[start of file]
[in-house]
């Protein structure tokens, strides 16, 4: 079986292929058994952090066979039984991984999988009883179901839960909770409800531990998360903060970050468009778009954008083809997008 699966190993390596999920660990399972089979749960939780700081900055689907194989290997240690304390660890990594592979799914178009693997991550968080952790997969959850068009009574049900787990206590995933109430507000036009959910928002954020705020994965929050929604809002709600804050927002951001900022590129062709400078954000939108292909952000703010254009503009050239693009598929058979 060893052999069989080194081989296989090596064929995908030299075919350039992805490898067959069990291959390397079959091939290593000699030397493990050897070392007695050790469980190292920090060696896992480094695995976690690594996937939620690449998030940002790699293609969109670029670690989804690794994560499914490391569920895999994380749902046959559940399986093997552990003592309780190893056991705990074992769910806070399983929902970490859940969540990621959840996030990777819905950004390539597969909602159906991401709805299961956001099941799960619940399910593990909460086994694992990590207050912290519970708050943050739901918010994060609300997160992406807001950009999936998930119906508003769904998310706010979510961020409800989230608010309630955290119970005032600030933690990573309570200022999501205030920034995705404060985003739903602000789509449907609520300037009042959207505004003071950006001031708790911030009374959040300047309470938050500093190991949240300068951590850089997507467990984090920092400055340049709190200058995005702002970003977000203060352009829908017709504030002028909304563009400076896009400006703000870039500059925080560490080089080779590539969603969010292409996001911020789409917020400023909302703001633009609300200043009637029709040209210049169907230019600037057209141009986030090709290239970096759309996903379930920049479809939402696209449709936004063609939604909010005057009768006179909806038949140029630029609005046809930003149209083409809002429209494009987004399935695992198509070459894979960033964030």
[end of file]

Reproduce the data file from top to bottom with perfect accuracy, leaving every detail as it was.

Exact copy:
[in-house]
């Protein structure tokens, strides 16, 4: 079986292929058994952090066979039984991984999988009883179901839960909770409800531990998360903060970050468009778009954008083809997008 699966190993390596999920660990399972089979749960939780700081900055689907194989290997240690304390660890990594592979799914178009693997991550968080952790997969959850068009009574049900787990206590995933109430507000036009959910928002954020705020994965929050929604809002709600804050927002951001900022590129062709400078954000939108292909952000703010254009503009050239693009598929058979 060893052999069989080194081989296989090596064929995908030299075919350039992805490898067959069990291959390397079959091939290593000699030397493990050897070392007695050790469980190292920090060696896992480094695995976690690594996937939620690449998030940002790699293609969109670029670690989804690794994560499914490391569920895999994380749902046959559940399986093997552990003592309780190893056991705990074992769910806070399983929902970490859940969540990621959840996030990777819905950004390539597969909602159906991401709805299961956001099941799960619940399910593990909460086994694992990590207050912290519970708050943050739901918010994060609300997160992406807001950009999936998930119906508003769904998310706010979510961020409800989230608010309630955290119970005032600030933690990573309570200022999501205030920034995705404060985003739903602000789509449907609520300037009042959207505004003071950006001031708790911030009374959040300047309470938050500093190991949240300068951590850089997507467990984090920092400055340049709190200058995005702002970003977000203060352009829908017709504030002028909304563009400076896009400006703000870039500059925080560490080089080779590539969603969010292409996001911020789409917020400023909302703001633009609300200043009637029709040209210049169907230019600037057209141009986030090709290239970096759309996903379930920049479809939402696209449709936004063609939604909010005057009768006179909806038949140029630029609005046809930003149209083409809002429209494009987004399935695992198509070459894979960033964030």